Posted onApril 5, 2013|Comments Off on Unorthodox Gardening Tools – 10
“And now, the end is near, and so I face the final curtain…” The gardening toolbag is now cleared out, with everything explained but these two items. And that’s where it gets weird. Er.
The first one is self-explanatory. Back in the late Nineties, the pet supply company Zoo Med offered a series of terrarium cleaning and sanitizing solutions, and the only one still produced is Wipe Out 1. That works beautifully, because that’s the only one I still need to use. This stays on hand not just for cleaning terrarium glass, but also for sanitizing terrarium tools, minimizing the risk of spreading potentially harmful bacteria or molds to new plants. One good spray usually does it, especially for wood or stone where you don’t really know where it came from, and you don’t want it spreading something potentially nasty.
And then there’s the cork. Yes, it’s a standard champagne cork. Old-time terrarium designers swear by the merits of a cork on a long stick or skewer for tamping down soil in a narrow-mouth container, and it also works very well for evening out soil in very small spaces. However, my real reason is that, by having her ask “A cork? A cork in your toolbag?”, I got the Czarina to paraphrase a public service ad from 1975 that still sticks in my head after all these years:
Posted onApril 5, 2013|Comments Off on Unorthodox Gardening Tools – 9
It’s the final stretch on this overview of odd gardening tools, and the toolkit is getting empty. As with the last few, these are tools that don’t get used on a constant basis, but whoo boy are they handy when you need them. To start, from the top:
In the case of this hook, I came across it on the side of the road while I was out on a bike ride. (I’ve come across all sorts of items and all sorts of scenes while biking to and from the Day Job. Remind me to tell you one of these days about the foreclosed McMansion, the garbage bin out front chock full of Japanese hentai porn, and the two Cat Piss Men literally shoving each other into a busy street while trying to clear out that garbage bin. As I stated before, I live an interesting life.) Apparently this is used predominately for electronics work, but you can’t tell how often you’ll need a little steel hook like this. Slipping small rubber belts for tools back into place, pulling wire loops through holes or pipes, getting a really good grip on a tree parasite…just get one, okay?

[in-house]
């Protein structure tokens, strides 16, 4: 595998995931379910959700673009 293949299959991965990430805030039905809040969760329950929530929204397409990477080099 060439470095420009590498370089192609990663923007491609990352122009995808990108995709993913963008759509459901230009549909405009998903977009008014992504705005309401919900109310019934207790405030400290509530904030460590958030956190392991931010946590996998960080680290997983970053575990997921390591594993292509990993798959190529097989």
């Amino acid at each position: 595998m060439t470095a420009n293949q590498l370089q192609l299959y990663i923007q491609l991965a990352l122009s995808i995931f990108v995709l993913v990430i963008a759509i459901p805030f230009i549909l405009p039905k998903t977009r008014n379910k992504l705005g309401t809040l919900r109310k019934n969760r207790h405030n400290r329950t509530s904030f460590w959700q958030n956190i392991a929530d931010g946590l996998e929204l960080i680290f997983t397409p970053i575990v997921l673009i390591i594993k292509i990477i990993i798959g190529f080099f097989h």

The second tool is more for those installing caulk and silicone sealer, but if you’re building terraria, this caulk wiper makes all the difference between a sloppy “you used your finger to smooth it” finish and a professional one. This particular tool works best for the wider bead of sealer used for both bathtubs and aquaria, but they come with different tips for a wider or narrower bead than this. Put down silicone sealer where you want it, bring the wiper up to even the sealer and make sure that you don’t have any gaps, and wipe off the excess. Boom.
The last one here was a bit of an enigma at first when the Czarina gave it to me. She found it in a kit of glassworking gear at an estate sale, and apparently it’s an all-in-one tool for heavy glassworking. She snorted at the dependability of an all-in-one, but for light work, it’s perfect. The hammer works in those circumstances where you don’t necessarily need a real hammer, and the various grips work for nipping, grabbing, twisting, and torquing. It’s not intended to be a replacement for appropriate tools in heavy-use circumstances, but every gardener resorting to hammering down a wayward nail with a rock can appreciate having something like this on hand.